HERAT, Afghanistan (Reuters) - Afghan government forces killed 45 people, including civilians, in airstrikes against Taliban fighters in a western province bordering Iran on Wednesday, drawing condemnation from the U.S. envoy trying to start peace talks involving all sides.
“In Herat, photos and eyewitness accounts suggest many civilians including children are among the victims of an Afghan airstrike. We condemn the attack and support an investigation,” U.S. Special Envoy Zalmay Khalilzad said on Twitter, adding that the United States also “deplored” recent Taliban attacks.
Ali Ahmad Faqir Yar, the governor of Adraskan district in Herat province counted at least eight civilians among the dead as he gave the death toll, but it was unclear if all of the other casualties were Taliban.
“Forty-five people had been killed so far in airstrikes by security forces in the Kham Ziarat area, Taliban were among those killed,” he said. Other local government officials in the province gave the same death toll.
Acting Defence Minister Asadullah Khalid said, during a ceremony broadcast on Tolo news channel, Taliban fighters were killed in the airstrike. His ministry issued a statement saying it was investigating the reports of civilian casualties, and would make the findings public.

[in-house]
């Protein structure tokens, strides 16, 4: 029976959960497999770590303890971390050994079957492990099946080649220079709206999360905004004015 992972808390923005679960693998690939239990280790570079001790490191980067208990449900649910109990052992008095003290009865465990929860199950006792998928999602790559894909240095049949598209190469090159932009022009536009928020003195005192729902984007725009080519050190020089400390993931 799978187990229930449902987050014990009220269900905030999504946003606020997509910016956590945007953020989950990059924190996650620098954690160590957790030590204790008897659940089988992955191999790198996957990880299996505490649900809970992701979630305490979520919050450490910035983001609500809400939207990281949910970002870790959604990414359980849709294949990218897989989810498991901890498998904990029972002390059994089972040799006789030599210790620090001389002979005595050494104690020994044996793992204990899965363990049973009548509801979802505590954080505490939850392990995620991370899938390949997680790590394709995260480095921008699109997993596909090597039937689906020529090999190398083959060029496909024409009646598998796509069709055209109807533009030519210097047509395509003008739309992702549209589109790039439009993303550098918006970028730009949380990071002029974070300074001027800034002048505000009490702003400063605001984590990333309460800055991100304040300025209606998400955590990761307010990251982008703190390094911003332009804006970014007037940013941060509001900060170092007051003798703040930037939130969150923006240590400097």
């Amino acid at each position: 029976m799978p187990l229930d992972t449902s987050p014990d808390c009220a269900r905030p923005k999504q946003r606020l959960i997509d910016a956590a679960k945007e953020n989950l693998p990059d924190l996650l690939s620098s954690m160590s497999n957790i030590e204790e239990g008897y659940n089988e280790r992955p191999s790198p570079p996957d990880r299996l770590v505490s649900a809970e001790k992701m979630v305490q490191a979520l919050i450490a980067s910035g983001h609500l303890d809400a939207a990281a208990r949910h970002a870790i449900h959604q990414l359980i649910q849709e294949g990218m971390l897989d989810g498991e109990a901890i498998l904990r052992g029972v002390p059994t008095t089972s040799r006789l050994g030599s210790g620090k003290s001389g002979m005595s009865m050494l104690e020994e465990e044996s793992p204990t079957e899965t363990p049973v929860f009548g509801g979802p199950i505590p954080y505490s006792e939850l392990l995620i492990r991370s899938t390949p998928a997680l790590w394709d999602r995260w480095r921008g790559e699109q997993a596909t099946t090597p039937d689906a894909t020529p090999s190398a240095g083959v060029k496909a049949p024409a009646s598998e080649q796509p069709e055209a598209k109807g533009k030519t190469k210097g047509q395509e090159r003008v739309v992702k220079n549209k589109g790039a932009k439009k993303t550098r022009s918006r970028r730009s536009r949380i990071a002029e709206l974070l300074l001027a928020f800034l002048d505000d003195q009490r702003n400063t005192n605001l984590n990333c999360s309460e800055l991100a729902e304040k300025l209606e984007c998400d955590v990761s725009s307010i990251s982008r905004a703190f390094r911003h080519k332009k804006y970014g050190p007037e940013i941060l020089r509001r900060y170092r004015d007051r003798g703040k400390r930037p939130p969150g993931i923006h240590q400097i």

Taliban spokesman Qari Muhammad Yousuf Ahmadi said eight civilians were killed and 12 wounded, but didn’t mention any Taliban casualties.
A spokesman for U.S. forces in Afghanistan said they were not involved in Wednesday’s airstrikes.
Condemning the attack, Khalilzad said reduced violence and an immediate start to peace talks was needed.
The United States is drawing down its troops in Afghanistan under an agreement struck in February with the Taliban.
The agreement aimed to pave the way for formal peace talks between the insurgents and the Afghan government, and Khalilzad is tasked with trying to bring both sides to the table.
A disagreement over the release of Taliban prisoners by the government and rising violence has hampered progress, and talks have yet to start.
Reporting by Storay Karimi and Orooj Hakimi; writing by Charlotte Greenfield; Editing by Simon Cameron-Moore